To reduce the amount of memory required to estimate the frequency offset, N0 samples of the FCB can be grouped into N groups of M phase differences each, and then the sum of each group can be computed. In other words, block sums of phase differences between successively collected samples of the detected frequency synchronization signal can be used to estimate the frequency offset, rather than individual phase differences between successively collected samples. This reduces the number of calculations required for frequency offset estimation.

Segmenting the phase samples of the FCB into different blocks, the sum in Equation 13 is expressed as follows: k = 0 N 0 - 1 ( k - N 0 - 1 2 ) φ ( k ) = i = 0 N - 1 j = 0 M - 1 ( Mi + j - N 0 - 1 2 ) φ ( Mi + j ) ( 14 )

where N and M are the number of blocks and the number of samples in each block, respectively. The total number of samples is N0=NM.

The right side of Equation 14 can be approximated by setting j = ( M - 1 ) 2

in Mi + j - N 0 - 1 2 .

Introducing the block phase sum φ M ( i ) = j = 0 m - 1 φ ( Mi + j ) ,

Equation 14 can then be approximated as: k = 0 N 0 - 1 ( k - N 0 - 1 2 ) φ ( k ) M k = 0 N - 1 ( k - N - 1 2 ) φ M ( k ) , ( 15 )

Substituting this expression in Equation 13, the frequency offset ΔFM can be estimated as: e { Δ F M } = ( 12 M T s N 0 ( N 0 2 - 1 ) k = 0 N - 1 ( k - N - 1 2 ) φ M ( k ) ) F s 2 π , ( 16 )

To further reduce the amount of required memory, the method of linear regression can be modified to compensate for the phase variations without having to shift each sample and keep track of the phase shift in a memory. The phase difference between successively collected samples of the FCB can be used for this purpose.

The successive phase sums φM(k) are related to each other as follows: φ M ( k ) = φ M ( k - 1 ) + j = 1 M ( φ ( kM + j ) - φ ( kM + j - 1 ) ) ( 17 )

Since the phase samples are equidistant, φM(k) is related to its initial value φM(k0) and the sum ΔφM(j) of the phase differences between successively collected samples of the FCB as follows: φ M ( k ) = φ M ( k 0 ) + j = k 0 + 1 k 0 + k Δ φ M ( j ) ( 18 )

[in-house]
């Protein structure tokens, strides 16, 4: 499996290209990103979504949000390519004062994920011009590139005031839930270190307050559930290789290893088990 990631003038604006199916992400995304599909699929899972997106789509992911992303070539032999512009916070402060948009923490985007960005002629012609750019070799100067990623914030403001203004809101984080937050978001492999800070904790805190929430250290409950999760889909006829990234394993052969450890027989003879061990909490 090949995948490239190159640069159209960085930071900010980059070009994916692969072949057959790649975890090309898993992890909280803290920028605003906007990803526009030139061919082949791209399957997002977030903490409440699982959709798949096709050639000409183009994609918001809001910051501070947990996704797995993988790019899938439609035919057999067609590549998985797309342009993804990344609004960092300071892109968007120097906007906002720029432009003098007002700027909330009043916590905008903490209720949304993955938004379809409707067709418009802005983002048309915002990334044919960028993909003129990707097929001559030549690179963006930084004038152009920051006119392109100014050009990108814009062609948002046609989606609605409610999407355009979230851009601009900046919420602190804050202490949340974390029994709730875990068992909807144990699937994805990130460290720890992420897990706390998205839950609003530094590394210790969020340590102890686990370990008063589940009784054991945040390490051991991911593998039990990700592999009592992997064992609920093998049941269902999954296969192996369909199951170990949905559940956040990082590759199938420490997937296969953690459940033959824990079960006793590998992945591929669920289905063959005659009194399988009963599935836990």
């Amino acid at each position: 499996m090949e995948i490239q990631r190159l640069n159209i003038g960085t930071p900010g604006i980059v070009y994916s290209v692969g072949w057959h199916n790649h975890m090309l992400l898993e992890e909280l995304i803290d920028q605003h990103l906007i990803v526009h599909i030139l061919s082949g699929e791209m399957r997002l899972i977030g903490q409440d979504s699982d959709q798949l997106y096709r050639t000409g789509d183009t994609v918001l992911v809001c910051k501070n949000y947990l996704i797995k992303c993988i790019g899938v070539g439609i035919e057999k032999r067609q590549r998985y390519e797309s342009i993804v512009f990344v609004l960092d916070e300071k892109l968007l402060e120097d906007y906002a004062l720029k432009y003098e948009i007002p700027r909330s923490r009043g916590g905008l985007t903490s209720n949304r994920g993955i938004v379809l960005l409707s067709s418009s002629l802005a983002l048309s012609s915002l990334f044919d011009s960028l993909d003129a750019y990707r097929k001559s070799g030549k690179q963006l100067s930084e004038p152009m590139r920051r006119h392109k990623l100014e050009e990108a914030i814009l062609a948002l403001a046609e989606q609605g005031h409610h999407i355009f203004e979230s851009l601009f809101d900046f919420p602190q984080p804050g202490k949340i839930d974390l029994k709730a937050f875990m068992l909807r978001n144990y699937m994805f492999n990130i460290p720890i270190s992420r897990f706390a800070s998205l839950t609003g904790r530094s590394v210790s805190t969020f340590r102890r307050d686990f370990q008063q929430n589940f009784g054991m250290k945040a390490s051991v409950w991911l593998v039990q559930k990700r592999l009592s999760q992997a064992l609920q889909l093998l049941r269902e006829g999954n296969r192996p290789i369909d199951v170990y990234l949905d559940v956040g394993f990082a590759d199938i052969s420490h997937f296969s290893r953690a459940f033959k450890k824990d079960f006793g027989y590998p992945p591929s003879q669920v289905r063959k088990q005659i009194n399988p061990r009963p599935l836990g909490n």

Substituting the result in Equation 19 for φM(k) in Equation 16, the frequency offset e{ΔFM} can be estimated as: e { Δ F M } = ( 12 M T s N 0 ( N 0 2 - 1 ) k = 0 N - 1 ( k - N - 1 2 ) [ φ M ( k 0 ) + j = k 0 + 1 k 0 + k Δ φ M ( j ) ] ) F s 2 π ( 19 )

The phase initial value, φM(k0) does not have any influence in Equation 19 since k = 0 N - 1 ( k - N - 1 2 ) = 0.

There are different disturbances which affect the frequency offset estimation, e.g. noise, fading, etc. If the estimated frequency offset is not accurate, the frequency reference of the mobile station will not be properly synchronized to the carrier frequency of the base station. Thus, it is important to be able to determine the accuracy of the estimated frequency offset so that it can be adjusted if necessary.

U.S. patent application Ser. No. 08/971,666, now issued as U.S. Pat. No. 6,104,767, discloses a technique for estimating a quality factor δ which indicates accuracy of the estimated frequency offset. The estimated quality factor e{δ} can be computed by, for example, adding the absolute values of the differences between each of the N sums of M phase differences and the estimated frequency offset e{ΔFM}, as follows:

e{δ}=|ΔφM(j)−Me{ΔFM}|+|ΔφM(j−1)−Me{ΔFM}|. . . +|ΔφM(j−N+2)−Me{ΔFM}|+|ΔφM(j−N+1)−Me{ΔFM}|  (20)

Ideally, these differences and thus the resulting estimated quality factor e{δ} should be zero. Any deviation indicates the presence of noise and/or an estimation error. Thus, the lower the value of estimated quality factor e{δ}, the more accurate the estimated frequency offset.